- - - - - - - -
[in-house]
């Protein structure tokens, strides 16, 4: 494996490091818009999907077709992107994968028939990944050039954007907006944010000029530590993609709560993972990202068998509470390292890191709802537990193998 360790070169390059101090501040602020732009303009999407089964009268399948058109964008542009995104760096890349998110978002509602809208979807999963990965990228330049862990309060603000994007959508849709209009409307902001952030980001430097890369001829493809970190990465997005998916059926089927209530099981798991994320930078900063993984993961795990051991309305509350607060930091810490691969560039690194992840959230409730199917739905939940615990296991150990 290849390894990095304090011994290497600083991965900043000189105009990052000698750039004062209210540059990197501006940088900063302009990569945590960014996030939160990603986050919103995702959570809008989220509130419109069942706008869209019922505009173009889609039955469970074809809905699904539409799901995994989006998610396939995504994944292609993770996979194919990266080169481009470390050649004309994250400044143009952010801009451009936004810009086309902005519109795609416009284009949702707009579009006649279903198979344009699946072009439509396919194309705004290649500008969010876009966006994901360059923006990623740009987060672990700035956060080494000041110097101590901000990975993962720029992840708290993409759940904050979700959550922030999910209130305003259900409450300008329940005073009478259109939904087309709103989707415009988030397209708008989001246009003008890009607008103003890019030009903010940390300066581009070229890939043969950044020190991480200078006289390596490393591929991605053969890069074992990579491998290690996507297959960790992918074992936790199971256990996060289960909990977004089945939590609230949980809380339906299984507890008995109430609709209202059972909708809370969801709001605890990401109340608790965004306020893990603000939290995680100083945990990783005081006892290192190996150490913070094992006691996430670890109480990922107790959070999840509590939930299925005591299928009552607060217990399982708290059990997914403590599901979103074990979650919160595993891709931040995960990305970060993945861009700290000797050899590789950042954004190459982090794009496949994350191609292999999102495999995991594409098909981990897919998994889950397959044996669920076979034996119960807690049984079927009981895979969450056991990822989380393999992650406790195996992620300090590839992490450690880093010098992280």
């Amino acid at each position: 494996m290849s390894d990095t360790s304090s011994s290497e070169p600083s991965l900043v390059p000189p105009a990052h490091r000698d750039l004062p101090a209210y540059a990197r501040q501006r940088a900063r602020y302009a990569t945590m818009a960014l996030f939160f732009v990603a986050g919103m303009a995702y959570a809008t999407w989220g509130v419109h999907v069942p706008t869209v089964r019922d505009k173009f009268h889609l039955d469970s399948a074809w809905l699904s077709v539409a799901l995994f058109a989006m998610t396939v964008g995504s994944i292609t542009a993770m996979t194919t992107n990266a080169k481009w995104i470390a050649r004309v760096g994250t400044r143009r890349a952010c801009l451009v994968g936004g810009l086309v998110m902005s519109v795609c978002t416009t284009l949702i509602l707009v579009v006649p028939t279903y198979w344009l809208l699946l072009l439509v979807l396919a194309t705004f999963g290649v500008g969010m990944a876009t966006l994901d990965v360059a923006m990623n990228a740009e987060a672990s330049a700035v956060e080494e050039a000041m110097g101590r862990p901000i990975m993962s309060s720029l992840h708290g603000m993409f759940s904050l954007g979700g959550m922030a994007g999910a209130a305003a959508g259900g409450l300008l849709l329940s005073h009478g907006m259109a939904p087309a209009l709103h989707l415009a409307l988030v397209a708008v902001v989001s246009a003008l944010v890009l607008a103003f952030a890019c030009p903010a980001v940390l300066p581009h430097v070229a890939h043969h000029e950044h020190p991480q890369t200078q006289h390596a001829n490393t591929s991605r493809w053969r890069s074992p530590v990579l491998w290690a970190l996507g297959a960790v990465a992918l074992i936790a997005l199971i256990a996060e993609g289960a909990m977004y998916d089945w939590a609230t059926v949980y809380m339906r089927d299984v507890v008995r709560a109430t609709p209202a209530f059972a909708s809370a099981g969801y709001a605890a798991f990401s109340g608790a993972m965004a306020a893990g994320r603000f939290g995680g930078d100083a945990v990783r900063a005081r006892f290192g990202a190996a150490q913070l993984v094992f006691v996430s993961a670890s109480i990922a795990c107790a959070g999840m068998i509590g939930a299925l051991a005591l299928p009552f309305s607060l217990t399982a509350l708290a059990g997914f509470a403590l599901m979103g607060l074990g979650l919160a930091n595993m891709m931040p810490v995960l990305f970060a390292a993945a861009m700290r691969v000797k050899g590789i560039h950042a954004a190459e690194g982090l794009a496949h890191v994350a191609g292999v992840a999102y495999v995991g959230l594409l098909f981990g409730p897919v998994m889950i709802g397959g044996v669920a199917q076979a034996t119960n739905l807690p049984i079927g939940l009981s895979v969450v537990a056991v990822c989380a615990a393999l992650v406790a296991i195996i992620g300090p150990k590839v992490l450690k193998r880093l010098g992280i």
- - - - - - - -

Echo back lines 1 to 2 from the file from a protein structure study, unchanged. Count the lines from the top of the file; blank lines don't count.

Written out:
[in-house]
């Protein structure tokens, strides 16, 4: 494996490091818009999907077709992107994968028939990944050039954007907006944010000029530590993609709560993972990202068998509470390292890191709802537990193998 360790070169390059101090501040602020732009303009999407089964009268399948058109964008542009995104760096890349998110978002509602809208979807999963990965990228330049862990309060603000994007959508849709209009409307902001952030980001430097890369001829493809970190990465997005998916059926089927209530099981798991994320930078900063993984993961795990051991309305509350607060930091810490691969560039690194992840959230409730199917739905939940615990296991150990 290849390894990095304090011994290497600083991965900043000189105009990052000698750039004062209210540059990197501006940088900063302009990569945590960014996030939160990603986050919103995702959570809008989220509130419109069942706008869209019922505009173009889609039955469970074809809905699904539409799901995994989006998610396939995504994944292609993770996979194919990266080169481009470390050649004309994250400044143009952010801009451009936004810009086309902005519109795609416009284009949702707009579009006649279903198979344009699946072009439509396919194309705004290649500008969010876009966006994901360059923006990623740009987060672990700035956060080494000041110097101590901000990975993962720029992840708290993409759940904050979700959550922030999910209130305003259900409450300008329940005073009478259109939904087309709103989707415009988030397209708008989001246009003008890009607008103003890019030009903010940390300066581009070229890939043969950044020190991480200078006289390596490393591929991605053969890069074992990579491998290690996507297959960790992918074992936790199971256990996060289960909990977004089945939590609230949980809380339906299984507890008995109430609709209202059972909708809370969801709001605890990401109340608790965004306020893990603000939290995680100083945990990783005081006892290192190996150490913070094992006691996430670890109480990922107790959070999840509590939930299925005591299928009552607060217990399982708290059990997914403590599901979103074990979650919160595993891709931040995960990305970060993945861009700290000797050899590789950042954004190459982090794009496949994350191609292999999102495999995991594409098909981990897919998994889950397959044996669920076979034996119960807690049984079927009981895979969450056991990822989380393999992650406790195996992620300090590839992490450690880093010098992280």